With the markets moving in lockstep, stock pickers may be out of luck. On the other hand, investors may better off riding out the higher correlation in equities with passive index-based exchange traded funds.

David Kostin, the Goldman Sachs’ U.S. equity strategist, warned that return dispersion, or the difference in returns between stocks, has declined following last month’s sudden sell-off, reports Julie Verhage for Bloomberg.

Moreover, Kostin pointed out that falling dispersion and an equity sell-off rarely occur simultaneously. Since 1981, the two coincided only twice during Black Monday in 1987 and in the latter stages of the tech bubble.

Consequently, Kostin argues that the markets will move less on individual company fundamentals but on more macroeconomic events instead, so 2015 will be another tough year for traders seeking alpha, or outperformance.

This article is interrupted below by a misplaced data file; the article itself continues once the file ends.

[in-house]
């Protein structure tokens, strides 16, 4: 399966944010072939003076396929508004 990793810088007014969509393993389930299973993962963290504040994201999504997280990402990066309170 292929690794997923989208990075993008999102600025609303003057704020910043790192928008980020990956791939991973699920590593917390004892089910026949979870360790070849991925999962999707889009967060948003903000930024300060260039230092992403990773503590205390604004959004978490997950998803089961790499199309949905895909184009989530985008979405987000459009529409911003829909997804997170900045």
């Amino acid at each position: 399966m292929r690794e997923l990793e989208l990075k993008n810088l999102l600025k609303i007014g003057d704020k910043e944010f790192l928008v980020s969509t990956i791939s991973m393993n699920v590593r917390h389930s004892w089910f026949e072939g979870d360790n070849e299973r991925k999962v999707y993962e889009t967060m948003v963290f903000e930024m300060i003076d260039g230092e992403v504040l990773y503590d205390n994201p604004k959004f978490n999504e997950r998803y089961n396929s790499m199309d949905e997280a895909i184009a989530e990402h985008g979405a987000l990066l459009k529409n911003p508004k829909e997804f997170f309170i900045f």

“We ultimately expect dispersion to remain low during the next several quarters, owing to our economists’ forecast for sustained economic growth,” according to Goldman Sachs’ analysts. “During periods of economic strength, most S&P 500 firms generate solid sales and earnings growth, diminishing performance differentials among stocks. In contrast, during periods of weak growth, return dispersion increases as the market becomes increasingly discerning over which companies are best positioned to weather economic downturns.”

ETF investors who want to track the broad markets have many options to choose from. For instance, the SPDR Dow Jones Industrial Average ETF (NYSEArca: DIA) follows the Dow Jones Industrial Average Index, SPDR S&P 500 ETF (NYSEArca: SPY) tracks the S&P 500 Index and PowerShares QQQ (NasdaqGM: QQQ) follows the Nasdaq-100.

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